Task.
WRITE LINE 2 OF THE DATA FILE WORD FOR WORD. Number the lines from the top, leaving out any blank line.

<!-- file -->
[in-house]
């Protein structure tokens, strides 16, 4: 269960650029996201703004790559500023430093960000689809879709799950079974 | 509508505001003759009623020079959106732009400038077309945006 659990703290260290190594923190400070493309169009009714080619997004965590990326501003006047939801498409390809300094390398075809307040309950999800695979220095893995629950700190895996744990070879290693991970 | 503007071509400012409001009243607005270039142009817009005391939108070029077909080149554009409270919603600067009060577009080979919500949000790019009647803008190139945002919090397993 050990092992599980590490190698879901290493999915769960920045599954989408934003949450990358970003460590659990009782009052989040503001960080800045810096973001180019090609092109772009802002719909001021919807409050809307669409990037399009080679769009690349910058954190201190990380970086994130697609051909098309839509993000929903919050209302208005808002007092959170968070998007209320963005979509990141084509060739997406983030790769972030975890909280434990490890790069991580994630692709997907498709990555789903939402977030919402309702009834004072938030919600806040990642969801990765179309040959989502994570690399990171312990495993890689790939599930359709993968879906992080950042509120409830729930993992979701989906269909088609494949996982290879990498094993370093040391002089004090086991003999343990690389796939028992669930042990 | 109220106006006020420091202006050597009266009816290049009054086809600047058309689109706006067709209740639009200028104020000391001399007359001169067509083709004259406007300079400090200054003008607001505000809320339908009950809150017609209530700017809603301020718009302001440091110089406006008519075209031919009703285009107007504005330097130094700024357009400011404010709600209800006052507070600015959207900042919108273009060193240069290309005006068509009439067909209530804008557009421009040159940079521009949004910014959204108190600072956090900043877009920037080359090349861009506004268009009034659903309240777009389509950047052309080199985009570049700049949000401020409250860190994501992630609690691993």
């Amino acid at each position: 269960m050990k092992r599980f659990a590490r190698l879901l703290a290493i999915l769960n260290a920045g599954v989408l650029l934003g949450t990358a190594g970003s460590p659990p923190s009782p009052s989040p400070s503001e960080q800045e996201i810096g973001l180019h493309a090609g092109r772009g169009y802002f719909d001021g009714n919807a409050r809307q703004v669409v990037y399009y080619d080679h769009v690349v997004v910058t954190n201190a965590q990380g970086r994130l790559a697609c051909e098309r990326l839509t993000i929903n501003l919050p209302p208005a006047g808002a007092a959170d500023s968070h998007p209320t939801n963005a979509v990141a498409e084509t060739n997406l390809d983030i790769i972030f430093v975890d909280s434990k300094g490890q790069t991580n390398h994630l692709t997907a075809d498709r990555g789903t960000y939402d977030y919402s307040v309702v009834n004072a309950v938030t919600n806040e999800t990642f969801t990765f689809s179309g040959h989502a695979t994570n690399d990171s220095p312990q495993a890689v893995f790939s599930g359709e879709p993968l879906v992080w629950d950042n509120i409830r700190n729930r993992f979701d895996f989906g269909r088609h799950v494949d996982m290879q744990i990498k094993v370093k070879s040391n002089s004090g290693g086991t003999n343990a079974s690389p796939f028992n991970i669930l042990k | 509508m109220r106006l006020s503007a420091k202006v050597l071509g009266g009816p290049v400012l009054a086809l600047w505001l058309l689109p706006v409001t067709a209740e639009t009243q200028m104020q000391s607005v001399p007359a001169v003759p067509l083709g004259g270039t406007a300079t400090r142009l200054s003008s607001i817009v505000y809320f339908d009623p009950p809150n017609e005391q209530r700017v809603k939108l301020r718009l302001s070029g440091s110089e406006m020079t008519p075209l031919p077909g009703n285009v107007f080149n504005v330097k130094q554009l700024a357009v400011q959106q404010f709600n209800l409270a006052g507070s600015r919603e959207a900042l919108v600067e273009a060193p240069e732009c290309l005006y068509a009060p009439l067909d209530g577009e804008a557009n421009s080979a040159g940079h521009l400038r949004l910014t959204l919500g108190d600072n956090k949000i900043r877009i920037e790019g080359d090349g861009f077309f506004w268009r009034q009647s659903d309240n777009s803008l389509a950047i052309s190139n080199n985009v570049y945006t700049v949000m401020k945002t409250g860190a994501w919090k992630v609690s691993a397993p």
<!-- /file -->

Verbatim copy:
């Protein structure tokens, strides 16, 4: 269960650029996201703004790559500023430093960000689809879709799950079974 | 509508505001003759009623020079959106732009400038077309945006 659990703290260290190594923190400070493309169009009714080619997004965590990326501003006047939801498409390809300094390398075809307040309950999800695979220095893995629950700190895996744990070879290693991970 | 503007071509400012409001009243607005270039142009817009005391939108070029077909080149554009409270919603600067009060577009080979919500949000790019009647803008190139945002919090397993 050990092992599980590490190698879901290493999915769960920045599954989408934003949450990358970003460590659990009782009052989040503001960080800045810096973001180019090609092109772009802002719909001021919807409050809307669409990037399009080679769009690349910058954190201190990380970086994130697609051909098309839509993000929903919050209302208005808002007092959170968070998007209320963005979509990141084509060739997406983030790769972030975890909280434990490890790069991580994630692709997907498709990555789903939402977030919402309702009834004072938030919600806040990642969801990765179309040959989502994570690399990171312990495993890689790939599930359709993968879906992080950042509120409830729930993992979701989906269909088609494949996982290879990498094993370093040391002089004090086991003999343990690389796939028992669930042990 | 109220106006006020420091202006050597009266009816290049009054086809600047058309689109706006067709209740639009200028104020000391001399007359001169067509083709004259406007300079400090200054003008607001505000809320339908009950809150017609209530700017809603301020718009302001440091110089406006008519075209031919009703285009107007504005330097130094700024357009400011404010709600209800006052507070600015959207900042919108273009060193240069290309005006068509009439067909209530804008557009421009040159940079521009949004910014959204108190600072956090900043877009920037080359090349861009506004268009009034659903309240777009389509950047052309080199985009570049700049949000401020409250860190994501992630609690691993």